While the film was shot in Adelaide, the story takes place in an Australian suburb called Sunshine Hills. Behind its veneer of perfection, the town is shaken by three teenage girls' mysterious disappearance. Besides, the prime suspects are the owners (Asher Keddie and Socratis Otto) of the house number 46 to be behind these abductions.
After she had broken up with her boyfriend, Suzy (Tahyna Tozzi), the girl-next-door of every boy's dreams, persuades Daniel (Sebastian Gregory), a fourteen-year old boy and also her neighbour, to uncover the truth for her. Obviously, Suzy expects Daniel to do all the legwork, because Daniel has a photo camera on him most of the time. Secondly, deep inside her, she knows that Daniel has an obsessive crush for her. Besides, since he's a loner, Daniel sees an opportunity to develop a friendship with Suzy.
Because of its script's obvious lack of originality, Beautiful runs on fumes. This means that the film is nothing but a collage of ideas that were seen in American and Canadian films and TV series that take place in suburbia. For instance, by introducing us to supporting characters who hide dark secrets, the film is a little bit laughable copy of the award-winning Canadian TV series Durham County. Secondly, how many times have you seen neighbours who spy on each other in suburban dramas? Anyway, the list goes on.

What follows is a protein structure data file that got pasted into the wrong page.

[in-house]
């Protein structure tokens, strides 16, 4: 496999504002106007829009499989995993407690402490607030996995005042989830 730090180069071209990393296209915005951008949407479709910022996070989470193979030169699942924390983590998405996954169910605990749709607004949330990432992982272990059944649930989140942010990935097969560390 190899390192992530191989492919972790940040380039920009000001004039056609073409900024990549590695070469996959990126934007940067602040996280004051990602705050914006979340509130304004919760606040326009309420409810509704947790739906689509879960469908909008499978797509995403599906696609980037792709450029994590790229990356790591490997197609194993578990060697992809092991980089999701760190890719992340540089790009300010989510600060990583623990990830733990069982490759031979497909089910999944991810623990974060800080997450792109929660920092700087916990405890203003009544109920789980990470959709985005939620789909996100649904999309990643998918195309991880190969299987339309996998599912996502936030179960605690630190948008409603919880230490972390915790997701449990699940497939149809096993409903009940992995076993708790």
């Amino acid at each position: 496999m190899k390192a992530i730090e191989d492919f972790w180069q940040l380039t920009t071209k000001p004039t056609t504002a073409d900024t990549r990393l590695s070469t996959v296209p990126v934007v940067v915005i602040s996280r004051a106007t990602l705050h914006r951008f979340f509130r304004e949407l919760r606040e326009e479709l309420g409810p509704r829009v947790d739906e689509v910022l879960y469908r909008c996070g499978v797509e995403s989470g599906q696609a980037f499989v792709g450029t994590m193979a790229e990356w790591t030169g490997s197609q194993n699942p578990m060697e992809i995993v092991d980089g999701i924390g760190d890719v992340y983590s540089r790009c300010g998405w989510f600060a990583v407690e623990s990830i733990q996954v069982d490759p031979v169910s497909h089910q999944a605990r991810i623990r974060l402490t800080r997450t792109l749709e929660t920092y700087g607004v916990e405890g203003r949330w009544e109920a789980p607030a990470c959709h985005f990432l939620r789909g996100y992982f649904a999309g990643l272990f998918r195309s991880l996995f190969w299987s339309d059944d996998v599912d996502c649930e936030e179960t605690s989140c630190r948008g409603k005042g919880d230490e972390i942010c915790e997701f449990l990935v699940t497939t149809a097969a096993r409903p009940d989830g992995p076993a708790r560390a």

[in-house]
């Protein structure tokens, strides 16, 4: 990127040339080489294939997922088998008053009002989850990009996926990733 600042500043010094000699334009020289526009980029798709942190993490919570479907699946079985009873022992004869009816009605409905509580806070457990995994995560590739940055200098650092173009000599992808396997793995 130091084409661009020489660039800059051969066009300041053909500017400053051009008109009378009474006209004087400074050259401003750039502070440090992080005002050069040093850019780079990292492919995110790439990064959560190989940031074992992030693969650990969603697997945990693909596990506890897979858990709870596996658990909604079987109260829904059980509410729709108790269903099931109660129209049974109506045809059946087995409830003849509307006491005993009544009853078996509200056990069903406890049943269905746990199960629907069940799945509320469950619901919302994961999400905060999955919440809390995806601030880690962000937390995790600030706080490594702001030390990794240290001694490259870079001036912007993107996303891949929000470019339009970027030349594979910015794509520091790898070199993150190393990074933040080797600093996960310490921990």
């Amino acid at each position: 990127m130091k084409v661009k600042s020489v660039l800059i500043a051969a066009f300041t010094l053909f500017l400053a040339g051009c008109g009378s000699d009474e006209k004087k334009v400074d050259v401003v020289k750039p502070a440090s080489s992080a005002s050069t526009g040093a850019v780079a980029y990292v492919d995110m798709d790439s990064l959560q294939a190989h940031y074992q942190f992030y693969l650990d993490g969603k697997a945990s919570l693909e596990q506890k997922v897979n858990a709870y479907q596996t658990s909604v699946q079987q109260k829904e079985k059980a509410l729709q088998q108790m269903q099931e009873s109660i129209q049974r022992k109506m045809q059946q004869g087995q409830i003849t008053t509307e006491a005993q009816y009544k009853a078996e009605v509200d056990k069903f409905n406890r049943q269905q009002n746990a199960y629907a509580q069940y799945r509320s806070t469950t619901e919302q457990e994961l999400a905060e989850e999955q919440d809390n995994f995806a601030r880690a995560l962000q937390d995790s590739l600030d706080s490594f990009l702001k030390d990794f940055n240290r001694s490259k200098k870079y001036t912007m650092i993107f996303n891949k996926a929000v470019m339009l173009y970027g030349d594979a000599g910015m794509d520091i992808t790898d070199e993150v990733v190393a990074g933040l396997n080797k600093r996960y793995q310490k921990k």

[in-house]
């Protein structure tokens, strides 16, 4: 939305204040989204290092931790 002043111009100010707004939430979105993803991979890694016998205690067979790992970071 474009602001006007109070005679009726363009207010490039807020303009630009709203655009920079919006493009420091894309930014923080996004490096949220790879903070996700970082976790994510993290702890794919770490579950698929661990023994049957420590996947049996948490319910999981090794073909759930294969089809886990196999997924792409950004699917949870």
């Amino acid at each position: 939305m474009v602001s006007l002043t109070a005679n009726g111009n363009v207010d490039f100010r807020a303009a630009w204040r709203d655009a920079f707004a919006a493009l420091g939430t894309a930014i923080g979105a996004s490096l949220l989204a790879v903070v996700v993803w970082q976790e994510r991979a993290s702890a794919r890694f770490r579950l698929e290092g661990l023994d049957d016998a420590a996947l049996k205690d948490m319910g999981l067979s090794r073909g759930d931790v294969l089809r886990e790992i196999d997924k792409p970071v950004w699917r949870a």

On another note, while the script isn't ground breaking, the two leading actors' performance can be considered as a tour de force. Sebastian Gregory and Tahyna Tozzi clearly believe in their characters, but the true star of the film is the latter. Her character is definitely more or less a variation of other femmes fatales and female manipulators. Nonetheless, Tozzi has the talent to 1) inject the right amount of sexuality into her character's demeanour and 2) to give us the feeling that her character wants to befriend Daniel.
Finally, while the film has a lot of flaws in its script, it's saved by the cast's performance. While things are never spelled out for us, we can see that Dean O'Flaherty has the talent to canvassed his two leading characters with a certain subtlety.
|Starring:||Sebastian Gregory, Tahyna Tozzi, Asher Keddie and Peta Wilson|